The taxation system centered on the myoden (known as the myotai or myoden system) was also introduced to shoen (manors in medieval Japan) that were expanding their areas of control since the eleventh and twelfth centuries. The cultivation fields in the shoen were integrated into the myoden, and the tato undertook the management of the myoden and the payment of taxes to the manor owners. Among taxes paid to the feudal lord, what corresponded to the kanmotsu (rice harvested from the landlords' cultivation fields) in Kokugaryo (territories governed by provincial government offices) came to be called "nengu".
Through the medieval period and early-modern times, the nengu was the principal financial resource for the ruling class, which the ordinary population continued to bear its burden.
As the commercial economy developed during the Kamakura period, the circulation of money increased, and in some cases, the nengu was paid by coins. However, such cases were very rare, and in most cases, shokan (the administrative officer of shoen) or jito (the manager of shoen) exchanged the rice brought in as the nengu for money. In the Muromachi period, the monetary economy developed further, and the payment of the nengu by coins became widely spread mainly in the Kinai region (the five capital provinces surrounding the ancient capitals of Nara and Kyoto).
As a result of the Taiko kenchi (the nationwide land survey done by Hideyoshi TOYOTOMI) carried out in the Azuchi-Momoyama period, the complicated pattern of control and rights over the land were almost entirely dissolved. The cultivator of the land was considered the only person who was entitled to own the land, and the productivity of the land was measured by kokudaka, an estimated amount of rice to be produced from the land. The murauke system (a village's collective responsibility for tax payment) was established in order to collect the nengu from the village as a collective unit, in which an amount of nengu was determined from the total kokudaka of the entire village. The control system of villages based on the Taiko kenchi and the murauke system was continued throughout the Edo period.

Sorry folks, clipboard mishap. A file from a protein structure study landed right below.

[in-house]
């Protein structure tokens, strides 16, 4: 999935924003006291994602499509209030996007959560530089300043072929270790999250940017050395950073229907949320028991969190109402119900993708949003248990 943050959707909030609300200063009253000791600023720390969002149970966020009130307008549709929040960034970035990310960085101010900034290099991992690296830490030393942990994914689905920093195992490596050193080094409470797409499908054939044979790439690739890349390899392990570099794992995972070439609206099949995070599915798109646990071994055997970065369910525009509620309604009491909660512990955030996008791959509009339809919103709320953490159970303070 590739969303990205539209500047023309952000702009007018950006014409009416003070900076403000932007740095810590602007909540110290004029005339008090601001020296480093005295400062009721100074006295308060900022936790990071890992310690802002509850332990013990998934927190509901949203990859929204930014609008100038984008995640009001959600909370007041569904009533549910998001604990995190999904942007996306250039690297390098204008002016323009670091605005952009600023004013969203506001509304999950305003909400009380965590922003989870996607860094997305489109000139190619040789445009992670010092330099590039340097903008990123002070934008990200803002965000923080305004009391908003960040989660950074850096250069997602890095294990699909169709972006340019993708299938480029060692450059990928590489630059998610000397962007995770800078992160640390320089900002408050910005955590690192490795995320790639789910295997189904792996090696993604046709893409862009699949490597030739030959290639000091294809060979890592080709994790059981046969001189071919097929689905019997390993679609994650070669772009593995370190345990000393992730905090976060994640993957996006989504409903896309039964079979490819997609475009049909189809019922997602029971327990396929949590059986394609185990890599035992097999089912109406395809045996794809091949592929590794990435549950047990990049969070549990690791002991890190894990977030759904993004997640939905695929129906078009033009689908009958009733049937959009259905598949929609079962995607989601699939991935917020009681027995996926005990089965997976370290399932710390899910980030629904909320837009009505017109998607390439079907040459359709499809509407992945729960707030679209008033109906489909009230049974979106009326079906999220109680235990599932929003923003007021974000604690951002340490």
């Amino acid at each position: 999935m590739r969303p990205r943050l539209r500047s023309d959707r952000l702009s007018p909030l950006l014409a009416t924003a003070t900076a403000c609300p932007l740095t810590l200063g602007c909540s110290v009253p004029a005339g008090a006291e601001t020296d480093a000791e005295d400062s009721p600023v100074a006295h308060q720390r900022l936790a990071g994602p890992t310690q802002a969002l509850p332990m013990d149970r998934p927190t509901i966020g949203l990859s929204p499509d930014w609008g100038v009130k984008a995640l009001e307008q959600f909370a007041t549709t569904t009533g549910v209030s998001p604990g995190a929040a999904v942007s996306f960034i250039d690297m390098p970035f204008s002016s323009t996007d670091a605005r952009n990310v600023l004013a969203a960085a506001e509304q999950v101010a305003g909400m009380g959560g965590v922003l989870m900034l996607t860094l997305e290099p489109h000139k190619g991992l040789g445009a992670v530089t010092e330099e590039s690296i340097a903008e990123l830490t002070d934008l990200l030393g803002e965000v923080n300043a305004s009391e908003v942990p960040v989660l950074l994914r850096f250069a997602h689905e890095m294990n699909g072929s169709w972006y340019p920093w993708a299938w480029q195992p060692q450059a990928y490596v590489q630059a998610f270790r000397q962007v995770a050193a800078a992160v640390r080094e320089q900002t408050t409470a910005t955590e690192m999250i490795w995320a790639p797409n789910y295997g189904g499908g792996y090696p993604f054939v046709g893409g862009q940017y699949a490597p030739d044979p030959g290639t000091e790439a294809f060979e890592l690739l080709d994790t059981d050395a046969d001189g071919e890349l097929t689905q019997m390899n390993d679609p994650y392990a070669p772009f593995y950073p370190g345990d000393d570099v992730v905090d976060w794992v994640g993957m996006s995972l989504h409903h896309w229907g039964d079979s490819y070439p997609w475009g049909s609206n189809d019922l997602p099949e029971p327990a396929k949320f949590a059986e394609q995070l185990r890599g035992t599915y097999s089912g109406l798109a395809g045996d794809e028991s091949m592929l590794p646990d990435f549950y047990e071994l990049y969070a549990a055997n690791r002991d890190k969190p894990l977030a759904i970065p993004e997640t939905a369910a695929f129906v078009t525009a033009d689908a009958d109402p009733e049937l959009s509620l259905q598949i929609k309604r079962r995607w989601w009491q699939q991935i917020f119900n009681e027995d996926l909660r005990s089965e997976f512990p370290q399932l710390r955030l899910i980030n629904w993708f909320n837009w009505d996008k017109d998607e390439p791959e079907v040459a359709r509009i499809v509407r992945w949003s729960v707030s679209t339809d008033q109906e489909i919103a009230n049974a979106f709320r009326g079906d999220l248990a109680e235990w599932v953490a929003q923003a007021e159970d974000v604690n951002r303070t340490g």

In the early Edo period, kemi-ho (annual crop inspections), with which the amount of the crop yield during that year was estimated and the rate of nengu to be paid each year was determined, was carried out. However, due to the risk whereby the revenue can vary greatly year by year, jomen-ho, which employed a fixed nengu rate regardless of the amount of the harvest, was employed during the mid-Edo period. However, there was an exception. For the areas where rice cannot be produced, the baino-sei system, in which rice to be paid as nengu was purchased with money earned by selling other kinds of crops, was employed as an exception. However, as the production of commercial crops became widely spread during the mid-Edo period, baino-sei was carried out even in suburban villages where rice can be produced, to which the Edo bakufu virtually took an acquiescence policy.
The nengu was abolished by the land-tax reform in 1873. However, the custom of calling the farm rent as the nengu continued to survive.
In Japanese, there is an expression "it is time to pay the nengu" when one has to give up something. This shows that common people tried very hard to avoid paying the nengu.